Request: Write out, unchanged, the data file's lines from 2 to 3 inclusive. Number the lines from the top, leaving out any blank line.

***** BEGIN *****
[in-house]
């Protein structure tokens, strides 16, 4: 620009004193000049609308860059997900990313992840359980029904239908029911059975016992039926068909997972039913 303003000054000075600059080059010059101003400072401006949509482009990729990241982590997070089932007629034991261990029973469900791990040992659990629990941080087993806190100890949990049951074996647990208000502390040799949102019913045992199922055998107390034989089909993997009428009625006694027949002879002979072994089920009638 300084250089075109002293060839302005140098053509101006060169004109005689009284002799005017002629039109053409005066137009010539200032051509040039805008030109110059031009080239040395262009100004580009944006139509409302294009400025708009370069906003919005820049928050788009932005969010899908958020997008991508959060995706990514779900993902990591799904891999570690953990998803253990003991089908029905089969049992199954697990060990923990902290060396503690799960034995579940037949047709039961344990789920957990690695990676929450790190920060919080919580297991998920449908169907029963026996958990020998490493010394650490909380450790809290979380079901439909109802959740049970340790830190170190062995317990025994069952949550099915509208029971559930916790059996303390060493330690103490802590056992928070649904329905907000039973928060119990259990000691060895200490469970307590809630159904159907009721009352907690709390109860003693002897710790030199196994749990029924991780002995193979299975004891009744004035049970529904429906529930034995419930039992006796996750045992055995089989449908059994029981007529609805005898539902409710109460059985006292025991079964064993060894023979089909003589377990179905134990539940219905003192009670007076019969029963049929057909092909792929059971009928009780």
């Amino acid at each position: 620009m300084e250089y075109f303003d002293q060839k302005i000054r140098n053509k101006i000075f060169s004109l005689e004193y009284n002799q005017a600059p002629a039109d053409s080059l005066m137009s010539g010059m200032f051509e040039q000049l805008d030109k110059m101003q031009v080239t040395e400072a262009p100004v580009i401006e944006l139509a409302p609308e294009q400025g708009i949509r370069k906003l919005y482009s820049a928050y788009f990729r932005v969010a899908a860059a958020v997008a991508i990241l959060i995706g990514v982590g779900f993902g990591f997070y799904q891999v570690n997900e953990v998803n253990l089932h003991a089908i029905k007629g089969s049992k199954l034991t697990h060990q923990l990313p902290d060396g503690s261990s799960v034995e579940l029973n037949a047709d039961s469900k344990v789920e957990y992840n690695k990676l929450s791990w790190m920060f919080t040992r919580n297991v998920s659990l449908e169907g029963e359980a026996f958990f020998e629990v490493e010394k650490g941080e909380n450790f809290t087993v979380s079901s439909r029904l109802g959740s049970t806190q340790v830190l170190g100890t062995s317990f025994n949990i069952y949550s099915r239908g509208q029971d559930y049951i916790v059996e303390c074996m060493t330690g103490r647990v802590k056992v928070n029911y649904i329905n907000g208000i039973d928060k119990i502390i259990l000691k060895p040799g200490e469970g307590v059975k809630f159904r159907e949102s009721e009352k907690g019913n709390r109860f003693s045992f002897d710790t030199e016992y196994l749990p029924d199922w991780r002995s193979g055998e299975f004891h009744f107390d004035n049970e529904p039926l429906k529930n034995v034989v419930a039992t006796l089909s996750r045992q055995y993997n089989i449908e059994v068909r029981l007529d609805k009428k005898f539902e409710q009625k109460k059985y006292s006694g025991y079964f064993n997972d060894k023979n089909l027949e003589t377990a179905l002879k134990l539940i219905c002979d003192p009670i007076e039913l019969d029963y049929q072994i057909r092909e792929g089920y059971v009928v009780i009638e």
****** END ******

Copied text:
């Protein structure tokens, strides 16, 4: 620009004193000049609308860059997900990313992840359980029904239908029911059975016992039926068909997972039913 303003000054000075600059080059010059101003400072401006949509482009990729990241982590997070089932007629034991261990029973469900791990040992659990629990941080087993806190100890949990049951074996647990208000502390040799949102019913045992199922055998107390034989089909993997009428009625006694027949002879002979072994089920009638 300084250089075109002293060839302005140098053509101006060169004109005689009284002799005017002629039109053409005066137009010539200032051509040039805008030109110059031009080239040395262009100004580009944006139509409302294009400025708009370069906003919005820049928050788009932005969010899908958020997008991508959060995706990514779900993902990591799904891999570690953990998803253990003991089908029905089969049992199954697990060990923990902290060396503690799960034995579940037949047709039961344990789920957990690695990676929450790190920060919080919580297991998920449908169907029963026996958990020998490493010394650490909380450790809290979380079901439909109802959740049970340790830190170190062995317990025994069952949550099915509208029971559930916790059996303390060493330690103490802590056992928070649904329905907000039973928060119990259990000691060895200490469970307590809630159904159907009721009352907690709390109860003693002897710790030199196994749990029924991780002995193979299975004891009744004035049970529904429906529930034995419930039992006796996750045992055995089989449908059994029981007529609805005898539902409710109460059985006292025991079964064993060894023979089909003589377990179905134990539940219905003192009670007076019969029963049929057909092909792929059971009928009780």
């Amino acid at each position: 620009m300084e250089y075109f303003d002293q060839k302005i000054r140098n053509k101006i000075f060169s004109l005689e004193y009284n002799q005017a600059p002629a039109d053409s080059l005066m137009s010539g010059m200032f051509e040039q000049l805008d030109k110059m101003q031009v080239t040395e400072a262009p100004v580009i401006e944006l139509a409302p609308e294009q400025g708009i949509r370069k906003l919005y482009s820049a928050y788009f990729r932005v969010a899908a860059a958020v997008a991508i990241l959060i995706g990514v982590g779900f993902g990591f997070y799904q891999v570690n997900e953990v998803n253990l089932h003991a089908i029905k007629g089969s049992k199954l034991t697990h060990q923990l990313p902290d060396g503690s261990s799960v034995e579940l029973n037949a047709d039961s469900k344990v789920e957990y992840n690695k990676l929450s791990w790190m920060f919080t040992r919580n297991v998920s659990l449908e169907g029963e359980a026996f958990f020998e629990v490493e010394k650490g941080e909380n450790f809290t087993v979380s079901s439909r029904l109802g959740s049970t806190q340790v830190l170190g100890t062995s317990f025994n949990i069952y949550s099915r239908g509208q029971d559930y049951i916790v059996e303390c074996m060493t330690g103490r647990v802590k056992v928070n029911y649904i329905n907000g208000i039973d928060k119990i502390i259990l000691k060895p040799g200490e469970g307590v059975k809630f159904r159907e949102s009721e009352k907690g019913n709390r109860f003693s045992f002897d710790t030199e016992y196994l749990p029924d199922w991780r002995s193979g055998e299975f004891h009744f107390d004035n049970e529904p039926l429906k529930n034995v034989v419930a039992t006796l089909s996750r045992q055995y993997n089989i449908e059994v068909r029981l007529d609805k009428k005898f539902e409710q009625k109460k059985y006292s006694g025991y079964f064993n997972d060894k023979n089909l027949e003589t377990a179905l002879k134990l539940i219905c002979d003192p009670i007076e039913l019969d029963y049929q072994i057909r092909e792929g089920y059971v009928v009780i009638e």